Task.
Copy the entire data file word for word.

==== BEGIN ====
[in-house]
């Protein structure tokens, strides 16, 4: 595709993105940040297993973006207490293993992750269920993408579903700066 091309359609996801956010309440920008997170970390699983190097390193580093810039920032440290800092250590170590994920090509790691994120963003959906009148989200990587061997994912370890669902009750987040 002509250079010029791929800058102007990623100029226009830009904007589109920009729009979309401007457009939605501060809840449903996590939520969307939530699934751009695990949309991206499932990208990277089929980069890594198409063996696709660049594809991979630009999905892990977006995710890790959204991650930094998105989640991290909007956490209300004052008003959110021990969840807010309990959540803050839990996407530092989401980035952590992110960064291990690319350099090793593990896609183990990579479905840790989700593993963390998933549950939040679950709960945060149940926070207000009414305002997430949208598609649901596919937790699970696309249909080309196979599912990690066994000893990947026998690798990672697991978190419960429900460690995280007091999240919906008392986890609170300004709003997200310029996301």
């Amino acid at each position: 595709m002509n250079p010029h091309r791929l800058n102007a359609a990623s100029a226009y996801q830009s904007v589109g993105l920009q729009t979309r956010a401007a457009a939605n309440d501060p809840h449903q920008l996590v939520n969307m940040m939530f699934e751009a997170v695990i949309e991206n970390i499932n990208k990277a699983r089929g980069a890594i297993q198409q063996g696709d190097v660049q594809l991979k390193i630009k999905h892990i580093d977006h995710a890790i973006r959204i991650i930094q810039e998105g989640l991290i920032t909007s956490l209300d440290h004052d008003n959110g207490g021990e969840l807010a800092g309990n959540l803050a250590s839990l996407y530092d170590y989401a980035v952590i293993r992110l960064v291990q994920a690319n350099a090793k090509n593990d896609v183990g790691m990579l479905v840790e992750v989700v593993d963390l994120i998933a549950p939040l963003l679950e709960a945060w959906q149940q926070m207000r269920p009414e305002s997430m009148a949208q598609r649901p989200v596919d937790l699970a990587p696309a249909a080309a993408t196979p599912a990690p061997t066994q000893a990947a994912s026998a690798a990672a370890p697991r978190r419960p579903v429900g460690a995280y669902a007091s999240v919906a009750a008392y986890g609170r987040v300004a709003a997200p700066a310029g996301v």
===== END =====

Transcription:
[in-house]
């Protein structure tokens, strides 16, 4: 595709993105940040297993973006207490293993992750269920993408579903700066 091309359609996801956010309440920008997170970390699983190097390193580093810039920032440290800092250590170590994920090509790691994120963003959906009148989200990587061997994912370890669902009750987040 002509250079010029791929800058102007990623100029226009830009904007589109920009729009979309401007457009939605501060809840449903996590939520969307939530699934751009695990949309991206499932990208990277089929980069890594198409063996696709660049594809991979630009999905892990977006995710890790959204991650930094998105989640991290909007956490209300004052008003959110021990969840807010309990959540803050839990996407530092989401980035952590992110960064291990690319350099090793593990896609183990990579479905840790989700593993963390998933549950939040679950709960945060149940926070207000009414305002997430949208598609649901596919937790699970696309249909080309196979599912990690066994000893990947026998690798990672697991978190419960429900460690995280007091999240919906008392986890609170300004709003997200310029996301």
């Amino acid at each position: 595709m002509n250079p010029h091309r791929l800058n102007a359609a990623s100029a226009y996801q830009s904007v589109g993105l920009q729009t979309r956010a401007a457009a939605n309440d501060p809840h449903q920008l996590v939520n969307m940040m939530f699934e751009a997170v695990i949309e991206n970390i499932n990208k990277a699983r089929g980069a890594i297993q198409q063996g696709d190097v660049q594809l991979k390193i630009k999905h892990i580093d977006h995710a890790i973006r959204i991650i930094q810039e998105g989640l991290i920032t909007s956490l209300d440290h004052d008003n959110g207490g021990e969840l807010a800092g309990n959540l803050a250590s839990l996407y530092d170590y989401a980035v952590i293993r992110l960064v291990q994920a690319n350099a090793k090509n593990d896609v183990g790691m990579l479905v840790e992750v989700v593993d963390l994120i998933a549950p939040l963003l679950e709960a945060w959906q149940q926070m207000r269920p009414e305002s997430m009148a949208q598609r649901p989200v596919d937790l699970a990587p696309a249909a080309a993408t196979p599912a990690p061997t066994q000893a990947a994912s026998a690798a990672a370890p697991r978190r419960p579903v429900g460690a995280y669902a007091s999240v919906a009750a008392y986890g609170r987040v300004a709003a997200p700066a310029g996301v």